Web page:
An article in today's Education Week looks at the recent trend for states to enact tougher graduation requirements for high schools. While I (and most Americans, according to this survey, also from Education Week) believe that a lot of graduating high school seniors are not ready for college and should be challenged and expected to meet higher standards that will increase their chances of succeeding, I'm still not convinced it is a great idea to set strict graduation requirements when students have so many different needs. Take English Language Learners (ELLs) in New York City, for example. According to a press release yesterday by the New York Immigration Coalition, over half of ELLs (many of which are newly arrived immigrant students) in the class of 2001 failed to graduate in 7 years and dropped out of school (shown in a recent study by the city Department of Education). In the face of this crisis, the State Board of Regents will be increasing the passing score for high school students to 65 in 2008. ELLs (while more likely than other students to fail) that actually do pass the Regents tend to score in the range of 55-64, which currently allows them to meet the requirement for the low-pass option and receive a local diploma.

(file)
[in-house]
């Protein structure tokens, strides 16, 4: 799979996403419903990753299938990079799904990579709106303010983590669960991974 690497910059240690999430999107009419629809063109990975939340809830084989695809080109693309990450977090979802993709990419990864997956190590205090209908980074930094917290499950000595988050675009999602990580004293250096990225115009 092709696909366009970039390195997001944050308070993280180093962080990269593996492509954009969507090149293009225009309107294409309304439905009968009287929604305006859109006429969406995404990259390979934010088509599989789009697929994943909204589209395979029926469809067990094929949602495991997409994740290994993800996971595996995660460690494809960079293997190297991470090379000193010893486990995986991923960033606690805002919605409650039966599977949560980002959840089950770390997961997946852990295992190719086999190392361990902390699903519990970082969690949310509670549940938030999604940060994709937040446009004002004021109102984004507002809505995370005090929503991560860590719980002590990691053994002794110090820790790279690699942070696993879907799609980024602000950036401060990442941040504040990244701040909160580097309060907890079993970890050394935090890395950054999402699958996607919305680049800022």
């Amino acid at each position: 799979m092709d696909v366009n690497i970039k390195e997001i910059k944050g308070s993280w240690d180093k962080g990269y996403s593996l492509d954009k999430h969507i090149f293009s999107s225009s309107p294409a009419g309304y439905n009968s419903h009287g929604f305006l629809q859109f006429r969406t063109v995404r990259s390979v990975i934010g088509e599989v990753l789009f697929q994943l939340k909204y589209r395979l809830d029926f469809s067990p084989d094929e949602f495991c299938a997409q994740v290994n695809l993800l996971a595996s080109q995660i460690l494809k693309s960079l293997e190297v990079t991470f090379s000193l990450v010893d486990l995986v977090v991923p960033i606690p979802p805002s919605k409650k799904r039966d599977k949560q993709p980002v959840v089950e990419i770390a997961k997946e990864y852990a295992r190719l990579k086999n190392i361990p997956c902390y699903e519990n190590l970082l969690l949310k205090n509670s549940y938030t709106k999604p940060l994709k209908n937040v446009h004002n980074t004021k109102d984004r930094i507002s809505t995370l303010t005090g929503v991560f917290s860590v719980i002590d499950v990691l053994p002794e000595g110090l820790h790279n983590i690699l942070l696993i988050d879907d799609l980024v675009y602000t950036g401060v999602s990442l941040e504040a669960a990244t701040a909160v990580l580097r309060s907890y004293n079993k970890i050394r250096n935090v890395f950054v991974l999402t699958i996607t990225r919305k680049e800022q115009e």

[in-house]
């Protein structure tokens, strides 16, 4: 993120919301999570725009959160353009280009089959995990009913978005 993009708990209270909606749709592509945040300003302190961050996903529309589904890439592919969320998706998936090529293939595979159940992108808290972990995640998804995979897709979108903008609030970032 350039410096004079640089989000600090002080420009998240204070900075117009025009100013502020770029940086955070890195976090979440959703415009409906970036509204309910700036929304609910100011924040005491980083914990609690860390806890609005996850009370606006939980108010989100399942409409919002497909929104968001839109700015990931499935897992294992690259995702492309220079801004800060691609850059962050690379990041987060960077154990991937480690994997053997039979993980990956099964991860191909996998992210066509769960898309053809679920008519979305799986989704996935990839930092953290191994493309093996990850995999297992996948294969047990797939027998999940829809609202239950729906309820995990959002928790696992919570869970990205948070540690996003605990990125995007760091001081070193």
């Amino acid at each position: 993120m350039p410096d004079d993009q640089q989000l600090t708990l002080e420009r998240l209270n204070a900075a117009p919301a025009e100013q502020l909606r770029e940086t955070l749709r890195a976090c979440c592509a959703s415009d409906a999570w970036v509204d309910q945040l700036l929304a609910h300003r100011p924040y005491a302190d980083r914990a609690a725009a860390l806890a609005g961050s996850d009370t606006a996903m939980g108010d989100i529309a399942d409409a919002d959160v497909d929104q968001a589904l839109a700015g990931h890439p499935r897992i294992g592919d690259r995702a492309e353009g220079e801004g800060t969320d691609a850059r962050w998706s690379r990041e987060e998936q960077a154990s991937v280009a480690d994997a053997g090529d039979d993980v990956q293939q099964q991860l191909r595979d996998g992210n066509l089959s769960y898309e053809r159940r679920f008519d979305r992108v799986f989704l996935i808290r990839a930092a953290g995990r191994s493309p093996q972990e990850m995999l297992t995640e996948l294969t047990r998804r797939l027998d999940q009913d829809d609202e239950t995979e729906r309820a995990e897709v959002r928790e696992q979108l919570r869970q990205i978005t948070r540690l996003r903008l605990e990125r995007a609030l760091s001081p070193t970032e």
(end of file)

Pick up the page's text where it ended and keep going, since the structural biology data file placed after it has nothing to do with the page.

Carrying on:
Asking for a little flexibility for ELLs (like establishing an alternative English proficiency test for late arriving immigrant students to be able to graduate) to me isn't a question of watering down standards and lowering expectations - it's about recognizing reality and trying to help kids that really need it. According to Margie McHugh, the director of the New York Immigration Coalition, "When ELLs get the help they need and become proficient in English they have the highest graduation rates and lowest dropout rates of all students in New York City—we know that ELLs can succeed if they get a quality education and have a fair chance at meeting appropriate standards.” The gap between proficient and non-proficient ELLs clearly shows that city public schools are not meeting the needs of a lot of ELL and immigrant students, but instead of focusing on the problem (like putting more resources into ESL and bilingual teaching), the state's actions will cause more students to fail and drop out, which hurts their chances at eventually finding good jobs. Schools need to make sure that students are challenged and better prepared for life after high school, but not at the expense of populations like ELLs that need more help and a little flexibility in order to succeed.